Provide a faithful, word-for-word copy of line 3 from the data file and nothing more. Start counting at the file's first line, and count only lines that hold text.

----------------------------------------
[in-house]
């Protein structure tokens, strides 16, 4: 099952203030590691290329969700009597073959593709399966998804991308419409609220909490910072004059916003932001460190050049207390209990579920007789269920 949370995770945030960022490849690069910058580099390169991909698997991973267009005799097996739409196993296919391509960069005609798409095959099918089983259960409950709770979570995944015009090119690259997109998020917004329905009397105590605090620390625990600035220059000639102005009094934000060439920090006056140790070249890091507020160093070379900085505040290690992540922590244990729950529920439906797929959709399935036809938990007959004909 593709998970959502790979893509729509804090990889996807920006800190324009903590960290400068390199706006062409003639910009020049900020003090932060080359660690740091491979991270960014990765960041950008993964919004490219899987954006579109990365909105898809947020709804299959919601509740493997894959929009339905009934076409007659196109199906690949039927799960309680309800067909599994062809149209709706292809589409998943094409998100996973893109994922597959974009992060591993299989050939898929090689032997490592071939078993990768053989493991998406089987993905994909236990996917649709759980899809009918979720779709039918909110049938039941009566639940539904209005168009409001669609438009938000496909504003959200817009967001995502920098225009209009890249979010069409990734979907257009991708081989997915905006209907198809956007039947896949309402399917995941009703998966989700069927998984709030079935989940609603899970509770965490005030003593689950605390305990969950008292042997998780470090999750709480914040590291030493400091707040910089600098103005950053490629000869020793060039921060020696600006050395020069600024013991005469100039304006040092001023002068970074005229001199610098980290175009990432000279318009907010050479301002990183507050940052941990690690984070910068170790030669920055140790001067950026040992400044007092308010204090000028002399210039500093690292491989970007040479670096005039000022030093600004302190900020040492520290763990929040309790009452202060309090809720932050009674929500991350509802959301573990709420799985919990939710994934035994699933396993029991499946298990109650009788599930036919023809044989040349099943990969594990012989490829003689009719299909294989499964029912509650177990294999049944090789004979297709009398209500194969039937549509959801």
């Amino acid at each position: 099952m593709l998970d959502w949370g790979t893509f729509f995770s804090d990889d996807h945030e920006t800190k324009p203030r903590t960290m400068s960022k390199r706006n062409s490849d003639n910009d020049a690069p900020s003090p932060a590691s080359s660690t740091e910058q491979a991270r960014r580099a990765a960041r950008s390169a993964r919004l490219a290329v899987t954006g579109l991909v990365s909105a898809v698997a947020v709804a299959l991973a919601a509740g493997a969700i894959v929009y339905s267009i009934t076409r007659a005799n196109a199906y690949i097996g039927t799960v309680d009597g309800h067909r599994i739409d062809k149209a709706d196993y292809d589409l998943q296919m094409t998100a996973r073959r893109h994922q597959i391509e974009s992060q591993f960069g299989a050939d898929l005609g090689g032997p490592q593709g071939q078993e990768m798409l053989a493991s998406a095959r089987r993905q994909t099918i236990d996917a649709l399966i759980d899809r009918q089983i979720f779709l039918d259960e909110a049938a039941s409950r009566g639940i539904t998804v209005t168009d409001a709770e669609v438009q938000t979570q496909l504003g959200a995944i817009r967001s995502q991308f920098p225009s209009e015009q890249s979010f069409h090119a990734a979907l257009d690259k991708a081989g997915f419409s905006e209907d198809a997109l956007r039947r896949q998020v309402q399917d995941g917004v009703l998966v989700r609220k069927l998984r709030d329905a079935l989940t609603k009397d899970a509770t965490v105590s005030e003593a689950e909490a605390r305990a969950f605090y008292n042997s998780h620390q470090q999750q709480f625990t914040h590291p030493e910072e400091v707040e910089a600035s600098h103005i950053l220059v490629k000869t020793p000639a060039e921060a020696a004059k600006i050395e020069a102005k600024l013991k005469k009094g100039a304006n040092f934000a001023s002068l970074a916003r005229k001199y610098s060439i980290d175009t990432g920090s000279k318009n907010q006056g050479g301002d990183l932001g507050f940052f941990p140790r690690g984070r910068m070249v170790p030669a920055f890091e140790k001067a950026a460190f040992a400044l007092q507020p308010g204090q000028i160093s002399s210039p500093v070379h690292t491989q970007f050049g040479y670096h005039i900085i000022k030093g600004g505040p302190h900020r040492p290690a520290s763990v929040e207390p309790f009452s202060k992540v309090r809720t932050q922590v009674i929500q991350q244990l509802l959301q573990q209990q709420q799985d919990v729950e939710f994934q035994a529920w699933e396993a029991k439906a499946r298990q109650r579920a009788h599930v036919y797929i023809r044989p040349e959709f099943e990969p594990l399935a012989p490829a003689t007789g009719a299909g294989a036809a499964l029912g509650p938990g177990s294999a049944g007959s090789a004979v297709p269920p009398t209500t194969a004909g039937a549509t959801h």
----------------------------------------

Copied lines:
């Amino acid at each position: 099952m593709l998970d959502w949370g790979t893509f729509f995770s804090d990889d996807h945030e920006t800190k324009p203030r903590t960290m400068s960022k390199r706006n062409s490849d003639n910009d020049a690069p900020s003090p932060a590691s080359s660690t740091e910058q491979a991270r960014r580099a990765a960041r950008s390169a993964r919004l490219a290329v899987t954006g579109l991909v990365s909105a898809v698997a947020v709804a299959l991973a919601a509740g493997a969700i894959v929009y339905s267009i009934t076409r007659a005799n196109a199906y690949i097996g039927t799960v309680d009597g309800h067909r599994i739409d062809k149209a709706d196993y292809d589409l998943q296919m094409t998100a996973r073959r893109h994922q597959i391509e974009s992060q591993f960069g299989a050939d898929l005609g090689g032997p490592q593709g071939q078993e990768m798409l053989a493991s998406a095959r089987r993905q994909t099918i236990d996917a649709l399966i759980d899809r009918q089983i979720f779709l039918d259960e909110a049938a039941s409950r009566g639940i539904t998804v209005t168009d409001a709770e669609v438009q938000t979570q496909l504003g959200a995944i817009r967001s995502q991308f920098p225009s209009e015009q890249s979010f069409h090119a990734a979907l257009d690259k991708a081989g997915f419409s905006e209907d198809a997109l956007r039947r896949q998020v309402q399917d995941g917004v009703l998966v989700r609220k069927l998984r709030d329905a079935l989940t609603k009397d899970a509770t965490v105590s005030e003593a689950e909490a605390r305990a969950f605090y008292n042997s998780h620390q470090q999750q709480f625990t914040h590291p030493e910072e400091v707040e910089a600035s600098h103005i950053l220059v490629k000869t020793p000639a060039e921060a020696a004059k600006i050395e020069a102005k600024l013991k005469k009094g100039a304006n040092f934000a001023s002068l970074a916003r005229k001199y610098s060439i980290d175009t990432g920090s000279k318009n907010q006056g050479g301002d990183l932001g507050f940052f941990p140790r690690g984070r910068m070249v170790p030669a920055f890091e140790k001067a950026a460190f040992a400044l007092q507020p308010g204090q000028i160093s002399s210039p500093v070379h690292t491989q970007f050049g040479y670096h005039i900085i000022k030093g600004g505040p302190h900020r040492p290690a520290s763990v929040e207390p309790f009452s202060k992540v309090r809720t932050q922590v009674i929500q991350q244990l509802l959301q573990q209990q709420q799985d919990v729950e939710f994934q035994a529920w699933e396993a029991k439906a499946r298990q109650r579920a009788h599930v036919y797929i023809r044989p040349e959709f099943e990969p594990l399935a012989p490829a003689t007789g009719a299909g294989a036809a499964l029912g509650p938990g177990s294999a049944g007959s090789a004979v297709p269920p009398t209500t194969a004909g039937a549509t959801h």